prescribe judicial procedure; it was contended that Congress had thereby unconstitutionally
clothed the judiciary with legislative powers. While Chief Justice John Marshall conceded that
the determination of rules of procedure was a legislative function, he distinguished between
"important" subjects and mere details. Marshall wrote that "a general provision may be made,
and power given to those who are to act under such general provisions, to fill up the details."

Marshall's words and future court decisions gave Congress much latitude in delegating powers. It
was not until the 1930s that the Supreme Court held a delegation of authority unconstitutional. In
a case involving the creation of the National Recovery Administration called A.L.A. Schechter
Poultry Corp. v. United States, 295 U.S. 495 (1935), Congress could not authorize the president
to formulate codes of "fair competition." It was held that Congress must set some standards
governing the actions of executive officers. The Court, however, has deemed that phrases such as
"just and reasonable," "public interest" and "public convenience" suffice.

Executive power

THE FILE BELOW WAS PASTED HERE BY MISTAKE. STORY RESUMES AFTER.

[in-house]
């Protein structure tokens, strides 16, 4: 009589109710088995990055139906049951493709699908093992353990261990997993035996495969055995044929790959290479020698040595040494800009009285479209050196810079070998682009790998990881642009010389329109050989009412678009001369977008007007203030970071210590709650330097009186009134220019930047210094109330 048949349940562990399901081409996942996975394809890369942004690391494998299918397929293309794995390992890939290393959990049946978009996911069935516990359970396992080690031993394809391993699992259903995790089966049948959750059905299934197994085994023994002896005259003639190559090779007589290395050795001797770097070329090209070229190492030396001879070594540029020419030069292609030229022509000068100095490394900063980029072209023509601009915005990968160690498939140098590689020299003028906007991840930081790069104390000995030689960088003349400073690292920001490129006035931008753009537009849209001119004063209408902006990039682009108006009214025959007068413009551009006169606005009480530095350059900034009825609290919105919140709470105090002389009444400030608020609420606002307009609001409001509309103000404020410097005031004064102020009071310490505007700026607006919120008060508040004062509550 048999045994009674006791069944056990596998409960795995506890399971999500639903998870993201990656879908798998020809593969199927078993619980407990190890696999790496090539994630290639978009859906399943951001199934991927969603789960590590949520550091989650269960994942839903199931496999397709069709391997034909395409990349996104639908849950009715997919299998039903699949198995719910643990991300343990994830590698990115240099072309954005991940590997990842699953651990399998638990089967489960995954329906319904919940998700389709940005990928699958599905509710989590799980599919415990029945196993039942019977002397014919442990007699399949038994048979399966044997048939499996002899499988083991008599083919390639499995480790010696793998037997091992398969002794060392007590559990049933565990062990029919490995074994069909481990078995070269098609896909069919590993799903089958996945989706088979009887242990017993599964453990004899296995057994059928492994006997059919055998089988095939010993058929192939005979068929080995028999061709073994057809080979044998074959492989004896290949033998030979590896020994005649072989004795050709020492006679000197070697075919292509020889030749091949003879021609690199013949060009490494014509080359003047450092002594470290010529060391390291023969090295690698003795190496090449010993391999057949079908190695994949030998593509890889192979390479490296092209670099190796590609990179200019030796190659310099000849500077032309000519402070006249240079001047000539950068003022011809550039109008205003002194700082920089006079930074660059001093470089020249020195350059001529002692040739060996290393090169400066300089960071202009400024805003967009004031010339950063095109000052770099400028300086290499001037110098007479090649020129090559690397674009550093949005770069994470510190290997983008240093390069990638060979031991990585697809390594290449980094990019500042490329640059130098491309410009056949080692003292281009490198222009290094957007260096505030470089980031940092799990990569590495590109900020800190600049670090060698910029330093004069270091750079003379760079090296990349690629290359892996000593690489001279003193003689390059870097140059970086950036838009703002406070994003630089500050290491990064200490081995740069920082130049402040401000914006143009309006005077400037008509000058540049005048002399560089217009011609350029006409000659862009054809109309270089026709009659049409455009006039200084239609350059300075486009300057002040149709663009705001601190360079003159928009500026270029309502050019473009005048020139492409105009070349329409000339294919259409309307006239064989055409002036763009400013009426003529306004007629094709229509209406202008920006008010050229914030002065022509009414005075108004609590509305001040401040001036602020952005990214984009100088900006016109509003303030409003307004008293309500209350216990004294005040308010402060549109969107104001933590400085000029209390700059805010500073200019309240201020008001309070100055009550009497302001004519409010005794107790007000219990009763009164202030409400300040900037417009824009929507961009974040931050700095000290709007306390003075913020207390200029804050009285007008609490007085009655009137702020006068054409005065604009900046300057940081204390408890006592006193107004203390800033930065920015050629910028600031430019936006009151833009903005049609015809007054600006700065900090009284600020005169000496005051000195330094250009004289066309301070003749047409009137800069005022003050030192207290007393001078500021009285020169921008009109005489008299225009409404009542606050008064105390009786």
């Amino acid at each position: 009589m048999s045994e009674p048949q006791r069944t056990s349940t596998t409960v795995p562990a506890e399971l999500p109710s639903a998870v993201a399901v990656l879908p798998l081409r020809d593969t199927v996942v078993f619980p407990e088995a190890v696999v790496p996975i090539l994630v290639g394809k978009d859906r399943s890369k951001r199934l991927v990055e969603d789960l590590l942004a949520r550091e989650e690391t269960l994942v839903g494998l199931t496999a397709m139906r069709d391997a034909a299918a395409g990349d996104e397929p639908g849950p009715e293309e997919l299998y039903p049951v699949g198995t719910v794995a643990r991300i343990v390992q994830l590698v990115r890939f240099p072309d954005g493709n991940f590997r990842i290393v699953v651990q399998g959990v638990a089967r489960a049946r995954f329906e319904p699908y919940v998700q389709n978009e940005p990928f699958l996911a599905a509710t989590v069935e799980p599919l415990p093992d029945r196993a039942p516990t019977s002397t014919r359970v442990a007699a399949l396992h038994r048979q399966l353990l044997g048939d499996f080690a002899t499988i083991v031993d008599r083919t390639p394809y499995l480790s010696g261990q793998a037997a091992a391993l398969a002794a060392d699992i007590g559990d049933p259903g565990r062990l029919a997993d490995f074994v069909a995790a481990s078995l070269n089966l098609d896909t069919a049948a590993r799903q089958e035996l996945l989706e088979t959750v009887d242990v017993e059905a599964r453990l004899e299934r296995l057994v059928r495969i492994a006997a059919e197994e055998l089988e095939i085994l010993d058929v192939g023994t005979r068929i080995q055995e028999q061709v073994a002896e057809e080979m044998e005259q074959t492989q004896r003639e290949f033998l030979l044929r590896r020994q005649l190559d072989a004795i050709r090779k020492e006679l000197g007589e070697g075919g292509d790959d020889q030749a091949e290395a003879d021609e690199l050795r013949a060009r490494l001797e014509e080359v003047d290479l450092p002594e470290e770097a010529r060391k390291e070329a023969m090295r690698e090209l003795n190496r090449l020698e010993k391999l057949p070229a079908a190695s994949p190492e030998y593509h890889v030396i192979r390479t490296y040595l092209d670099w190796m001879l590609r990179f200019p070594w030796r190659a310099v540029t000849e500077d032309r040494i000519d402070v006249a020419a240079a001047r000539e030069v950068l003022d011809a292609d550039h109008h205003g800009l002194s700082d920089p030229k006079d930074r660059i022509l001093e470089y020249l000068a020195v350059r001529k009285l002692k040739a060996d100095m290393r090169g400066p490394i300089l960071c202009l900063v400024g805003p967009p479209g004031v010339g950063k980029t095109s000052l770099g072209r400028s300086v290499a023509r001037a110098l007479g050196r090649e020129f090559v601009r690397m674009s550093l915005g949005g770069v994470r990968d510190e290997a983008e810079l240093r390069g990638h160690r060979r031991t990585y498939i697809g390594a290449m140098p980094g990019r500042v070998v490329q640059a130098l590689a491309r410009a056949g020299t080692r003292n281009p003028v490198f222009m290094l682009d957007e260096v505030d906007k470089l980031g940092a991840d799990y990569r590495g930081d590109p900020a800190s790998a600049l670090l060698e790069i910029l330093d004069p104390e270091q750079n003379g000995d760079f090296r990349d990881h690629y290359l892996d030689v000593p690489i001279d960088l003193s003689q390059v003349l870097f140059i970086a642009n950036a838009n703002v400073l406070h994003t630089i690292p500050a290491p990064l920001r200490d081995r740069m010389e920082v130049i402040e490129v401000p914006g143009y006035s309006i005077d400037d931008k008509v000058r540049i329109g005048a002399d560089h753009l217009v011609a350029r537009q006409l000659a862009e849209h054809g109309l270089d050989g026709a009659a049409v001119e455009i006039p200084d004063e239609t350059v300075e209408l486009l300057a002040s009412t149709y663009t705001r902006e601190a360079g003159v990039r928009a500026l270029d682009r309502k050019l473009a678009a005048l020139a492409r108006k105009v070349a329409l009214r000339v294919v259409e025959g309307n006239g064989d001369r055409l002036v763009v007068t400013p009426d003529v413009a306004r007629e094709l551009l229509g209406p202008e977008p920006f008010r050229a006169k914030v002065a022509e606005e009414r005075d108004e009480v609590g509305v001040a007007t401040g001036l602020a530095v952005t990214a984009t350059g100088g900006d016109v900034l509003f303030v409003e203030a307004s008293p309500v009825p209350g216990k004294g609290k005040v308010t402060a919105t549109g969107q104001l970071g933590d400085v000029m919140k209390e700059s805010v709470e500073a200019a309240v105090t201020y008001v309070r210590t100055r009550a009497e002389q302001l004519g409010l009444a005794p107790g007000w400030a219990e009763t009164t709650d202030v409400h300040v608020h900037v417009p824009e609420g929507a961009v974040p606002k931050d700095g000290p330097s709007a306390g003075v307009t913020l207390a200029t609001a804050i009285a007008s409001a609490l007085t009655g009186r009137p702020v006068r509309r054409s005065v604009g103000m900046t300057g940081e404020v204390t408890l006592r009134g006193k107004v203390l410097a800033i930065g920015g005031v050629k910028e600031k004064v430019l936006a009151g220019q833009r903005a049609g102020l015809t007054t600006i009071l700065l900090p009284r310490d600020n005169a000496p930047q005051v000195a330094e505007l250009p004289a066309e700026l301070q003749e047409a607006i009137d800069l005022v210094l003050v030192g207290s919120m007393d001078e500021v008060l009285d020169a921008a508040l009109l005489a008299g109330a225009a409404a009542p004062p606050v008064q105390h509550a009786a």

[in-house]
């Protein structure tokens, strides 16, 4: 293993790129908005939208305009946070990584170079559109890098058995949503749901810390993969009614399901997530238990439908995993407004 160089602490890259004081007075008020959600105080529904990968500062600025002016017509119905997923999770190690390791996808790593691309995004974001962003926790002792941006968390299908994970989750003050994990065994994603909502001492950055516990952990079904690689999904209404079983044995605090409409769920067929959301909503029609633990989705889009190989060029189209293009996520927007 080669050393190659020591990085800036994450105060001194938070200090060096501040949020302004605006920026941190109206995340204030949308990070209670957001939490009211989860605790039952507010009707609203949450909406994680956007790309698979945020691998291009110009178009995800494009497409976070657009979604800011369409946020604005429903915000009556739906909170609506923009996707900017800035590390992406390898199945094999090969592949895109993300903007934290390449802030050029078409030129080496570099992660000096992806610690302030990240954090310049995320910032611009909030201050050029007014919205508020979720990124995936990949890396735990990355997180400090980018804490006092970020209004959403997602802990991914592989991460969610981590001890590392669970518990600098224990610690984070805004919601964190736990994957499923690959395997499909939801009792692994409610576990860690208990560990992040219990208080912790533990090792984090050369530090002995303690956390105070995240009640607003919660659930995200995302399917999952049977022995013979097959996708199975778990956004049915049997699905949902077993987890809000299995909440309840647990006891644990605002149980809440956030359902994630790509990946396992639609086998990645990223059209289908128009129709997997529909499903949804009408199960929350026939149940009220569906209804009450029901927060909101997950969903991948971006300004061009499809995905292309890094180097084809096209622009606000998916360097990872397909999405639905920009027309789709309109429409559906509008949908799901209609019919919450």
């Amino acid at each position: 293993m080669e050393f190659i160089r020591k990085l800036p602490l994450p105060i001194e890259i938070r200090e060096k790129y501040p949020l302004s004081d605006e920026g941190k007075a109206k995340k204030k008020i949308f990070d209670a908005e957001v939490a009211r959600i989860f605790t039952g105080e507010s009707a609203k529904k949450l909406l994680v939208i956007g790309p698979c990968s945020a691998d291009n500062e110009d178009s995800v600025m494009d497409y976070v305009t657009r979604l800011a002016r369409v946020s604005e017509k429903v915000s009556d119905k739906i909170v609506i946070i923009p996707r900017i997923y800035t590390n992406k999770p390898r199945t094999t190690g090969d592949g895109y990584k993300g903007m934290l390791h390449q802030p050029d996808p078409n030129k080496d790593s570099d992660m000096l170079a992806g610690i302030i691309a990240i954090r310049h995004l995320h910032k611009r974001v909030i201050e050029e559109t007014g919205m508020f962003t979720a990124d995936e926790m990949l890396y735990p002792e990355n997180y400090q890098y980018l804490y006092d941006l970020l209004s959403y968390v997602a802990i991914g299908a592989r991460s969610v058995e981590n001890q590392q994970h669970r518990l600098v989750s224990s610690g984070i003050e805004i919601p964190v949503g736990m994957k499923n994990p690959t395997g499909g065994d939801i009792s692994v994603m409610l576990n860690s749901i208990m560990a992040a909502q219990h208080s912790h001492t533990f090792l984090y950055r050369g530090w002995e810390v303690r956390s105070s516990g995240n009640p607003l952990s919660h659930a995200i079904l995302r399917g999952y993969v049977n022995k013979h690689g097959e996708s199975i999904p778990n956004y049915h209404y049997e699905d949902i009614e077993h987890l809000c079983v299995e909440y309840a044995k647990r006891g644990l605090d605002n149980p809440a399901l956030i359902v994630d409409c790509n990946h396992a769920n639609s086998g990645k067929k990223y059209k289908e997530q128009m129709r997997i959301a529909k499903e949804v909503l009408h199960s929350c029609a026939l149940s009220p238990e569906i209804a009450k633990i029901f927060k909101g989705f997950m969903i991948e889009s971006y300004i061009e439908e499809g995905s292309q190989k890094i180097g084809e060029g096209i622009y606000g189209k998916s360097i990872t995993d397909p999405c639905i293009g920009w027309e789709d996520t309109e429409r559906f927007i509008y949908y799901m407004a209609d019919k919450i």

Executive power is vested, with exceptions and qualifications,[1] in the president by Article Two,
Section 1. of the Constitution. By law (Section 2.) the president becomes the Commander in
Chief of the Army and Navy, Militia of several states when called into service, has power to
make treaties and appointments to office -- "...with the Advice and Consent of the Senate"--
receive Ambassadors and Public Ministers, and "...take care that the laws be faithfully executed"
(Section 3.) By using these words, the Constitution does not require the president to personally
enforce the law; rather, officers subordinate to the president may perform such duties. The
Constitution, empowers the president to ensure the faithful execution of the laws made by